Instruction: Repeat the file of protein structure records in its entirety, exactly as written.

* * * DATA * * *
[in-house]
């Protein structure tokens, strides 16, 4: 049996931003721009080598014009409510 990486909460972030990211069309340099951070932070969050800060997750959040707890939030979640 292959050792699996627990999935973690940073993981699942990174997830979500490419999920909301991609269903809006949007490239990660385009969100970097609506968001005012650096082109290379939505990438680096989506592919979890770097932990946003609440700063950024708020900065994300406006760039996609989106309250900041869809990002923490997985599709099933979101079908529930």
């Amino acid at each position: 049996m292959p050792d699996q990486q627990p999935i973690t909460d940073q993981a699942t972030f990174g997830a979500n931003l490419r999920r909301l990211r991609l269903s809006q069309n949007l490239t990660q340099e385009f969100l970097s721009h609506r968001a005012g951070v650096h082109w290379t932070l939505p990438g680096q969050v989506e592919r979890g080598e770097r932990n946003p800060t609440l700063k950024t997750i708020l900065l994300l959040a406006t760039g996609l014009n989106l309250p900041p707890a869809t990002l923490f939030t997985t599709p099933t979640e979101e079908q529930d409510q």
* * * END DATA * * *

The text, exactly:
[in-house]
């Protein structure tokens, strides 16, 4: 049996931003721009080598014009409510 990486909460972030990211069309340099951070932070969050800060997750959040707890939030979640 292959050792699996627990999935973690940073993981699942990174997830979500490419999920909301991609269903809006949007490239990660385009969100970097609506968001005012650096082109290379939505990438680096989506592919979890770097932990946003609440700063950024708020900065994300406006760039996609989106309250900041869809990002923490997985599709099933979101079908529930």
């Amino acid at each position: 049996m292959p050792d699996q990486q627990p999935i973690t909460d940073q993981a699942t972030f990174g997830a979500n931003l490419r999920r909301l990211r991609l269903s809006q069309n949007l490239t990660q340099e385009f969100l970097s721009h609506r968001a005012g951070v650096h082109w290379t932070l939505p990438g680096q969050v989506e592919r979890g080598e770097r932990n946003p800060t609440l700063k950024t997750i708020l900065l994300l959040a406006t760039g996609l014009n989106l309250p900041p707890a869809t990002l923490f939030t997985t599709p099933t979640e979101e079908q529930d409510q």